Erikson's Psychosocial Development Theory

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Erikson's Psychosocial Development Theory

By | December 2007
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erik erikson's psychosocial crisis life cycle model - the eight stages of human development Erikson's model of psychosocial development is a very significant, highly regarded and meaningful concept.

Life is a serious of lessons and challenges which help us to grow. Erikson's wonderful theory helps to tell us why.

The theory is helpful for child development, and adults too.

For the 'lite' version, here's a quick diagram and summary. Extra details follow the initial overview.

For more information than appears on this page, read Erikson's books; he was an award-winning writer and this review does not convey the richness of Erikson's own explanations. It's also interesting to see how his ideas develop over time, perhaps aided by his own journey through the 'psychosocial crisis' stages model that underpinned his work.

Erik Erikson first published his eight stage theory of human development in his 1950 book Childhood and Society. The chapter featuring the model was titled 'The Eight Ages of Man'. He expanded and refined his theory in later books and revisions, notably: Identity and the Life Cycle (1959); Insight and Responsibility (1964); The Life Cycle Completed: A Review (1982, revised 1996 by Joan Erikson); and Vital Involvement in Old Age (1989). Erikson's biography lists more books.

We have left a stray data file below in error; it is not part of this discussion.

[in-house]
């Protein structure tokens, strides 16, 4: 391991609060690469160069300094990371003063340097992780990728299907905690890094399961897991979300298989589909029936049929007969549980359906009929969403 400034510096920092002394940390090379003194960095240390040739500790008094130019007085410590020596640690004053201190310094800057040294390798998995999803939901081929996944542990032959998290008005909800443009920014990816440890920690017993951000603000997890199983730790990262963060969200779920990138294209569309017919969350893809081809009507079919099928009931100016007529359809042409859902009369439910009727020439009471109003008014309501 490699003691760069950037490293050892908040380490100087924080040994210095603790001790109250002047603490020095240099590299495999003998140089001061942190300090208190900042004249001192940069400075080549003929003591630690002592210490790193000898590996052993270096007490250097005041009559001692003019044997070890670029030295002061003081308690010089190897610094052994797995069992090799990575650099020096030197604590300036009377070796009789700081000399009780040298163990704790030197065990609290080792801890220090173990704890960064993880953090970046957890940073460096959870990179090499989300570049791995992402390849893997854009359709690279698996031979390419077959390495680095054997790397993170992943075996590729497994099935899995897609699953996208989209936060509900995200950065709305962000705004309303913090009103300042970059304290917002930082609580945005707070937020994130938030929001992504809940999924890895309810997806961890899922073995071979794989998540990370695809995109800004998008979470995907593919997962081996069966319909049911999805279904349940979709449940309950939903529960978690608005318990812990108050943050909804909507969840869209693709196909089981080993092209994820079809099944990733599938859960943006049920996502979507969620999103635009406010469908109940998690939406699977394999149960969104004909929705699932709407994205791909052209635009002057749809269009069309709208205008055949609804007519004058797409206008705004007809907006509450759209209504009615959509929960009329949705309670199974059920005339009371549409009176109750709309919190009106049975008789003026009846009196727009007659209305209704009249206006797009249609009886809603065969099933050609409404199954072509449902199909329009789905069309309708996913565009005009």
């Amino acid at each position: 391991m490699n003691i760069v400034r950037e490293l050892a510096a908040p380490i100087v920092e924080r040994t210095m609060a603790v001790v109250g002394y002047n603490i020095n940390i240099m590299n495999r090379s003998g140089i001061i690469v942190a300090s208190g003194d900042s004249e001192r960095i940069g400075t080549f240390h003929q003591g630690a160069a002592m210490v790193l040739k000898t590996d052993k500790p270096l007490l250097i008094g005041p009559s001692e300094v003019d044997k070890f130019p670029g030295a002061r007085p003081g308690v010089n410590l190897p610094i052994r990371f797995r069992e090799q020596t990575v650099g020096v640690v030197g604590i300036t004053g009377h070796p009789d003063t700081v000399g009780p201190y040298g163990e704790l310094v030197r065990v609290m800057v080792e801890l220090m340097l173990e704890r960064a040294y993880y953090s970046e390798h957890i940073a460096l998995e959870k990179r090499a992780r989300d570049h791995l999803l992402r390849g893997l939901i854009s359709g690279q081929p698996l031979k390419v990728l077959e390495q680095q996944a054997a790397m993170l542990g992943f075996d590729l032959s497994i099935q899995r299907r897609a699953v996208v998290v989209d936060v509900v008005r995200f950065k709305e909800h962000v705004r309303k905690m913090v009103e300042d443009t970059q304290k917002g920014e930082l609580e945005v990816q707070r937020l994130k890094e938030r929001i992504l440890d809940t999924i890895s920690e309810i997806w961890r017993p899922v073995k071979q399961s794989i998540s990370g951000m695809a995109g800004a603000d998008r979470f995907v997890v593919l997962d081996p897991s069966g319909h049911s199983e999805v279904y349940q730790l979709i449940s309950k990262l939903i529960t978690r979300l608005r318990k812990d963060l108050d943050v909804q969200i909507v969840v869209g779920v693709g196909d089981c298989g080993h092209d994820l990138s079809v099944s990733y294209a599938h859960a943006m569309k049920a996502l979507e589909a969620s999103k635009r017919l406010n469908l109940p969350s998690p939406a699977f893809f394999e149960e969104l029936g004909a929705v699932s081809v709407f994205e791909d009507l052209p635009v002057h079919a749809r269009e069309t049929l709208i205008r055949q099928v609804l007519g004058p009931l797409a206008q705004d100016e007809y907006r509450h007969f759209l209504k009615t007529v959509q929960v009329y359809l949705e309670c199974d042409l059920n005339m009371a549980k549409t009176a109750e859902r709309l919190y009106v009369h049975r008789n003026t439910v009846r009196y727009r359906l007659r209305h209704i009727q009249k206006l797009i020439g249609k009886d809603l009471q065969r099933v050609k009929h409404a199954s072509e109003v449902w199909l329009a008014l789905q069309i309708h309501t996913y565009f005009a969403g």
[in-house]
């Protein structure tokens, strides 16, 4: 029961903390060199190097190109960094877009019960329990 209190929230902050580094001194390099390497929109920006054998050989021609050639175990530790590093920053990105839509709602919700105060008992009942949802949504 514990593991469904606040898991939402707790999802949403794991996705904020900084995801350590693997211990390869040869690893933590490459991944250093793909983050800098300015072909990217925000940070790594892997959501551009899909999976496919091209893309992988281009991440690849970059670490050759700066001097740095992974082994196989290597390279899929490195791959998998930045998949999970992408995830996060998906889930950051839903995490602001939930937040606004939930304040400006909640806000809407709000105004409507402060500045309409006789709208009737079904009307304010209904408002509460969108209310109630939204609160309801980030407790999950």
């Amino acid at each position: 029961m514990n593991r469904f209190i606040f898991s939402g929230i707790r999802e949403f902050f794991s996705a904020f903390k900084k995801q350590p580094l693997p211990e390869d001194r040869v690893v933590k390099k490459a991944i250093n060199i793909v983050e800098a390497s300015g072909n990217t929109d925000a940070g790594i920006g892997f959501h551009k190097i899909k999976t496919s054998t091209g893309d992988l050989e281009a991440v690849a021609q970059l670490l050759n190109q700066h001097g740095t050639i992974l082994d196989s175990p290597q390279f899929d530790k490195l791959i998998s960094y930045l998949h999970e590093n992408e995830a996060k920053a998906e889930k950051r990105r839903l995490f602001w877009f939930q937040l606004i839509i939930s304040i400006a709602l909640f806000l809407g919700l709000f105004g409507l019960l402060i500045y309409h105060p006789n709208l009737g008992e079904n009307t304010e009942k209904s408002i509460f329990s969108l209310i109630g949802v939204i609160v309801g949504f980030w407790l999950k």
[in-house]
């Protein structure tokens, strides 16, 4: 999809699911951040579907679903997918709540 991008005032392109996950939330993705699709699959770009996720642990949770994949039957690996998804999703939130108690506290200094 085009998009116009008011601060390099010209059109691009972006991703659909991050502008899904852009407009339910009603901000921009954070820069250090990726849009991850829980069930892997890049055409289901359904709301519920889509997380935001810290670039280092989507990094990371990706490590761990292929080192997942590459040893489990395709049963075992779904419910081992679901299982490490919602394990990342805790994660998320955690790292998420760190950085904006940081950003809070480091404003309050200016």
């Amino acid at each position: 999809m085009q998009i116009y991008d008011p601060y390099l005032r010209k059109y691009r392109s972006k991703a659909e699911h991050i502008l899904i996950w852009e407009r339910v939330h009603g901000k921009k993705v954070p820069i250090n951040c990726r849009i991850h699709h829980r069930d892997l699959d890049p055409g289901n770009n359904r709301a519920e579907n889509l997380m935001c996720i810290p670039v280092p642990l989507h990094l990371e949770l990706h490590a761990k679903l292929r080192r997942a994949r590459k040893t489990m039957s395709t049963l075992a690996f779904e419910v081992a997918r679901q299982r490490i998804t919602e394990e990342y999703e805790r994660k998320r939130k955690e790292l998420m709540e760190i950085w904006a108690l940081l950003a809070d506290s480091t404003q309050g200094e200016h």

Various terms are used to describe Erikson's model, for example Erikson's biopsychosocial or bio-psycho-social theory (bio refers to biological, which in this context means life); Erikson's human development cycle or life cycle, and variations of these. All refer to the same eight stages psychosocial theory, it being Erikson's most distinct work and remarkable model.

The word 'psychosocial' is Erikson's term, effectively from the words psychological (mind) and social (relationships).

Erikson believed that his psychosocial principle is genetically inevitable in shaping human development. It occurs in all people.

He also referred to his theory as...
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